Posted in: by Sean Axmaker, Contributors, DVD, Film Reviews

MOD Movies: Warren William is the first ‘Perry Mason’ on the screen

Perry Mason: The Original Warner Bros. Movies Collection (Warner Archive)

Raymond Burr may be the definitive screen incarnation of Perry Mason but decades before his small screen debut in the iconic TV series, Warren William played the legendary lawyer in a series of big screen movies in the thirties.

William was the silver-haired wolf of some of the great Warner Bros. pre-code movies, adept at playing corporate sharks with ruthless business instincts, suave manners, and an eye for younger women. In The Case of the Howling Dog (1934), his Mason is a lawyer right out of the pre-code sensibility: cavalier with professional ethics, obstructing justice to protect a client, flamboyant in the courtroom, where his style is filled with dramatic, showboating tactics. You’d never recognize the character if all you know is Burr’s measured, low-key, serious incarnation. This Mason is quite the dapper bigwig, the star attraction of a big legal firm in an art-deco skyscraper office, and it takes a challenge to get him to personally take a case. Or maybe the appearance of Mary Astor as the mysterious woman in black.

Alan Crosland directs his debut but things get livelier in his second appearance in The Case of the Curious Bride (1935), directed by the great Michael Curtiz, who kicks things off with a breakneck montage and introduces Mason as flamboyant character with high class style and epicurean tastes (he cooks his own meal in a high-end restaurant, with the blessing of the chef), and friendships throughout the city that pay off in his investigations (the “Welcome” mat at the morgue is a sardonic touch, but it’s true in Mason’s case; the coroner is a drinking buddy). Warner company player Allen Jenkins, who played a police detective in the first film, gets promoted (sort of) to play Mason’s investigator Spudsy (kind of a comic Warner wise-guy version of Paul Drake). If Mason played fast and loose with the law the first time out, he even more shamelessly skirts it this time around.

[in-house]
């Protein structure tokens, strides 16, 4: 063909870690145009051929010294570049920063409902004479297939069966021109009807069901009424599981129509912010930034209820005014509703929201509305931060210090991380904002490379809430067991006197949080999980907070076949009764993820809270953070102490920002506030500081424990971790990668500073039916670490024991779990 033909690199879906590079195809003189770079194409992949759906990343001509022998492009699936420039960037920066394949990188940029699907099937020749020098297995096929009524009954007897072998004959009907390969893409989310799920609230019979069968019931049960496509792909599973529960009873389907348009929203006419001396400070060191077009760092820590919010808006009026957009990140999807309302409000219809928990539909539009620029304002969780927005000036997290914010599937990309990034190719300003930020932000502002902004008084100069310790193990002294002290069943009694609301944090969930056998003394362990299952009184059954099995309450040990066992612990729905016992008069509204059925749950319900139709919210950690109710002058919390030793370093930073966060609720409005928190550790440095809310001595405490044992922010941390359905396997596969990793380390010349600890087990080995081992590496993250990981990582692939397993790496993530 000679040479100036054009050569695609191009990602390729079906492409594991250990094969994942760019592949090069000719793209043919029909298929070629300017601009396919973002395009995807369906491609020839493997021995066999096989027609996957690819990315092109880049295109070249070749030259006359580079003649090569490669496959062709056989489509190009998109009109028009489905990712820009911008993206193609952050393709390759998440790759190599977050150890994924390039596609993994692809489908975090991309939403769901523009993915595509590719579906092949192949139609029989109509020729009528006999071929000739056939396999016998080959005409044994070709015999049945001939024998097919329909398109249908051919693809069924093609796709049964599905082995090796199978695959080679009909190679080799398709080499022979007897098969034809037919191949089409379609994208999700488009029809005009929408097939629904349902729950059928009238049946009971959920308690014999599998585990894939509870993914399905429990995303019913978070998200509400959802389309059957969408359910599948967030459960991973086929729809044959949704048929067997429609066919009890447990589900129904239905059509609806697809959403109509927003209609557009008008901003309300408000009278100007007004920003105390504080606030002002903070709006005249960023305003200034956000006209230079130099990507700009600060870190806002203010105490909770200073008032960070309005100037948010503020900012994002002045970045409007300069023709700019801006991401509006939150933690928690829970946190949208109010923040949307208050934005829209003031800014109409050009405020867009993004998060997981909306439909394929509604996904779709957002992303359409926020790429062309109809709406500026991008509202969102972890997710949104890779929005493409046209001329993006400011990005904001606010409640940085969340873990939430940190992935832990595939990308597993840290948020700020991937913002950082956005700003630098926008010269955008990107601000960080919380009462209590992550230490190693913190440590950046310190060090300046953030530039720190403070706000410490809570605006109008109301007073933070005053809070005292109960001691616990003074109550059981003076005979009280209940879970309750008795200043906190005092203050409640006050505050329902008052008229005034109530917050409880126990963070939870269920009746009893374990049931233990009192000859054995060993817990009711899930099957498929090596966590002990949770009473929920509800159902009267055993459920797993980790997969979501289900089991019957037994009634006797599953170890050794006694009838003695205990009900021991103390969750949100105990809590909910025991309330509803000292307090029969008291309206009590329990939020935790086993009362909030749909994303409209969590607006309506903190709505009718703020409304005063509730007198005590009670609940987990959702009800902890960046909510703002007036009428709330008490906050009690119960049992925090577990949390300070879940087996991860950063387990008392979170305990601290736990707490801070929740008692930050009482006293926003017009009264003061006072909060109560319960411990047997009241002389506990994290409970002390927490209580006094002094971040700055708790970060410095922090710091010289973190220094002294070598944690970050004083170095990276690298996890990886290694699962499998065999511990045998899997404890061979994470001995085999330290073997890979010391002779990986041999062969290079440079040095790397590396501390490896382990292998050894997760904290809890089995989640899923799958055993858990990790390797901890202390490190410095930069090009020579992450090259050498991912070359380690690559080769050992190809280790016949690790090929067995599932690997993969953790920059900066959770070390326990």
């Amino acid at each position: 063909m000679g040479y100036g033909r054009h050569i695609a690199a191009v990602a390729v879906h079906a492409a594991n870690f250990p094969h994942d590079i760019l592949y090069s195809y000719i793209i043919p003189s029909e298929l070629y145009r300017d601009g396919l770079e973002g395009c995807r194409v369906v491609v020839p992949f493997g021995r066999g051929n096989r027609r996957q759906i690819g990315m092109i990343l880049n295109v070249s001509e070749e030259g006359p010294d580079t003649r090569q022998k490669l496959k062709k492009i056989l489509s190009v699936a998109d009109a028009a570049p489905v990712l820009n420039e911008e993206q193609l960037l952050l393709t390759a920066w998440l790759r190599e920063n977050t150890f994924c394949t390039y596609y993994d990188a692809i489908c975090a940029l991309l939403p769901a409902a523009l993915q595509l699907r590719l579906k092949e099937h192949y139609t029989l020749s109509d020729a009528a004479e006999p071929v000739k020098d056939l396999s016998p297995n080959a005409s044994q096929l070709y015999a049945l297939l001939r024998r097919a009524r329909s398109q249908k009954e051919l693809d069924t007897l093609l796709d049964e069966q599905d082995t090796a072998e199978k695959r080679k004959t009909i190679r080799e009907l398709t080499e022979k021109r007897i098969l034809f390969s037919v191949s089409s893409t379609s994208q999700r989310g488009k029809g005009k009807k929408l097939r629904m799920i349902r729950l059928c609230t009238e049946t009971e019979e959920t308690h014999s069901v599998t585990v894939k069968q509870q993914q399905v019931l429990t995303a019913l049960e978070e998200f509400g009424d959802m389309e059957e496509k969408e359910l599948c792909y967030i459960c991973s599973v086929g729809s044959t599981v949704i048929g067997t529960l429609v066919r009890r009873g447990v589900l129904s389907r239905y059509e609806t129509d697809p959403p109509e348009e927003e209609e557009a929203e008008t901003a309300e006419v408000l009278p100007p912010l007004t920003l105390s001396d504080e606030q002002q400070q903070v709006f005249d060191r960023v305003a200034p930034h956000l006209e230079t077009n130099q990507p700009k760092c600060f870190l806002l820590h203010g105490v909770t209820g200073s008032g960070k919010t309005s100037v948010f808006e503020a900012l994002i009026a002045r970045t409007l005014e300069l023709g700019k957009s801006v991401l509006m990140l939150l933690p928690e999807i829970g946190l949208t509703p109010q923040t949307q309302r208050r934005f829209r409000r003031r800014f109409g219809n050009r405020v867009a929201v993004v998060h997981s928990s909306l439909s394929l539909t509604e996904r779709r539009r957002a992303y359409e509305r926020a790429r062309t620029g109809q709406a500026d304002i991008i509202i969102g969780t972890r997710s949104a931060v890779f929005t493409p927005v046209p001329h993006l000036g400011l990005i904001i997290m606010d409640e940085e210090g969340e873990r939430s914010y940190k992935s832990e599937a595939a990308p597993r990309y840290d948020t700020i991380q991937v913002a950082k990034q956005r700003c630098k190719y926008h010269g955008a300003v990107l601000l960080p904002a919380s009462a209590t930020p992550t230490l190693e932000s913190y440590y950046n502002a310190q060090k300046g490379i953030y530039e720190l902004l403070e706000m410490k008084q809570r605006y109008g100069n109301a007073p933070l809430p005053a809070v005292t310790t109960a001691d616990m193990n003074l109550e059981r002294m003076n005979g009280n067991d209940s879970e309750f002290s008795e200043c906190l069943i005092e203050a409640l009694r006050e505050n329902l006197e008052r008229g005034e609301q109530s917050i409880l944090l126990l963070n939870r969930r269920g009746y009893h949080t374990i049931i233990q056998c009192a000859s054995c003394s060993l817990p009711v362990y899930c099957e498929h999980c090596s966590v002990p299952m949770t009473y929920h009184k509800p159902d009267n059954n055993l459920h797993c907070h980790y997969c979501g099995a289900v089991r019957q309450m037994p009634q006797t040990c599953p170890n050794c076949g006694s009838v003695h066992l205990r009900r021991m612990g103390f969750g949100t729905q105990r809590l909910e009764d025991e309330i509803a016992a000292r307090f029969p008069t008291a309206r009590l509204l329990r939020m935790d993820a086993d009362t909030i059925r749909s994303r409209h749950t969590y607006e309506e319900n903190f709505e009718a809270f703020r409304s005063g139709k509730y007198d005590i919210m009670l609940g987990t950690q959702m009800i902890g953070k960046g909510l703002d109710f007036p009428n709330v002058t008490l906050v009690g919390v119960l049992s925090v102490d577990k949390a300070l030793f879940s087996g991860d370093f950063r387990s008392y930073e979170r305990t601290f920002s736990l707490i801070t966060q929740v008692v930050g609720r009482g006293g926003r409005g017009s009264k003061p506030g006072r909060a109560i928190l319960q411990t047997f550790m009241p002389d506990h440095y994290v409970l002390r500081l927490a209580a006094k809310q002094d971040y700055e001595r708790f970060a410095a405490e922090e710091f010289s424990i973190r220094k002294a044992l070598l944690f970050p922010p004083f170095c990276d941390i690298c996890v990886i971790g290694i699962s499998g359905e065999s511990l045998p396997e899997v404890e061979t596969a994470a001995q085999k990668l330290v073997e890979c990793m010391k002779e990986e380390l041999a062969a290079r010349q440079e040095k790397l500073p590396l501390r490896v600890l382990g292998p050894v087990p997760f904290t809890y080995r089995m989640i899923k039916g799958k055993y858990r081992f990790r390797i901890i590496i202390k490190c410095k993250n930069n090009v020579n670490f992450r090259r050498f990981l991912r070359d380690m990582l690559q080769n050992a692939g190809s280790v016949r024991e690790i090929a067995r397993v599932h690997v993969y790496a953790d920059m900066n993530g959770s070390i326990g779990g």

The Case of the Lucky Legs (1935), directed by Archie Mayo, the most screwball of the Mason movies, opening with Mason passed out drunk in his office and Della (played by Genevieve Tobin, the third actress to take the role in three films) lobbing wisecracks at him. The flirtations between Perry and Della are priceless here. The film rushes along with a snappy Warners pace and a non-stop barrage of banter and comic insults and William has even more fun that usual with his cheeky attitude and investigative antics. He’s unfazed by anything that crops up, rolling with the twists and turns and offering a wisecrack for every occasion, and this time he doesn’t even enter a courtroom. He explains it all while getting a physical in his office from his personal physician (fittingly enough, the coroner from “Curious Bride”).

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